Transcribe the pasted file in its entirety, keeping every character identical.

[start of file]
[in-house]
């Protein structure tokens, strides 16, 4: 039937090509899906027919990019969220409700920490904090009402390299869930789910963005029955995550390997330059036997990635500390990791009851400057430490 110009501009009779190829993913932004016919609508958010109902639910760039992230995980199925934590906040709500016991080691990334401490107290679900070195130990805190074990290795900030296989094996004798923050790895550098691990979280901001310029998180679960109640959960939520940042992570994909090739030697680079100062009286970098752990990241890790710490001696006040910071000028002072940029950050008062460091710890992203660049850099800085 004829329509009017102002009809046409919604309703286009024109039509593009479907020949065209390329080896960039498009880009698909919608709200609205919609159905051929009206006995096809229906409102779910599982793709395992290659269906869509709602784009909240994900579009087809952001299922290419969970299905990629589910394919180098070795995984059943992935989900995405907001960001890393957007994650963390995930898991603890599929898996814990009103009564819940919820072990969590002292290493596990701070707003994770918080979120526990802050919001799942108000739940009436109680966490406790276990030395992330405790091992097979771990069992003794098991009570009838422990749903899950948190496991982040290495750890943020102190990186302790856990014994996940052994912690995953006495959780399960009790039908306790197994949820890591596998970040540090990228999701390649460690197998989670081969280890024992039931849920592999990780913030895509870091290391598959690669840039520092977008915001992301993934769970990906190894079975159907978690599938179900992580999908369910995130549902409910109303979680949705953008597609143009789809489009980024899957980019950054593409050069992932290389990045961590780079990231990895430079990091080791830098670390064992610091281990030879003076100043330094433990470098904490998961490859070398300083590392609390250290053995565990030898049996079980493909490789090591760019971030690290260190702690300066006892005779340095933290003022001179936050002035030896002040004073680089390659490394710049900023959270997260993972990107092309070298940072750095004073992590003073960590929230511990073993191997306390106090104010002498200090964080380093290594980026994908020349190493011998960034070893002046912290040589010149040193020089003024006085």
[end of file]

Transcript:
[in-house]
């Protein structure tokens, strides 16, 4: 039937090509899906027919990019969220409700920490904090009402390299869930789910963005029955995550390997330059036997990635500390990791009851400057430490 110009501009009779190829993913932004016919609508958010109902639910760039992230995980199925934590906040709500016991080691990334401490107290679900070195130990805190074990290795900030296989094996004798923050790895550098691990979280901001310029998180679960109640959960939520940042992570994909090739030697680079100062009286970098752990990241890790710490001696006040910071000028002072940029950050008062460091710890992203660049850099800085 004829329509009017102002009809046409919604309703286009024109039509593009479907020949065209390329080896960039498009880009698909919608709200609205919609159905051929009206006995096809229906409102779910599982793709395992290659269906869509709602784009909240994900579009087809952001299922290419969970299905990629589910394919180098070795995984059943992935989900995405907001960001890393957007994650963390995930898991603890599929898996814990009103009564819940919820072990969590002292290493596990701070707003994770918080979120526990802050919001799942108000739940009436109680966490406790276990030395992330405790091992097979771990069992003794098991009570009838422990749903899950948190496991982040290495750890943020102190990186302790856990014994996940052994912690995953006495959780399960009790039908306790197994949820890591596998970040540090990228999701390649460690197998989670081969280890024992039931849920592999990780913030895509870091290391598959690669840039520092977008915001992301993934769970990906190894079975159907978690599938179900992580999908369910995130549902409910109303979680949705953008597609143009789809489009980024899957980019950054593409050069992932290389990045961590780079990231990895430079990091080791830098670390064992610091281990030879003076100043330094433990470098904490998961490859070398300083590392609390250290053995565990030898049996079980493909490789090591760019971030690290260190702690300066006892005779340095933290003022001179936050002035030896002040004073680089390659490394710049900023959270997260993972990107092309070298940072750095004073992590003073960590929230511990073993191997306390106090104010002498200090964080380093290594980026994908020349190493011998960034070893002046912290040589010149040193020089003024006085």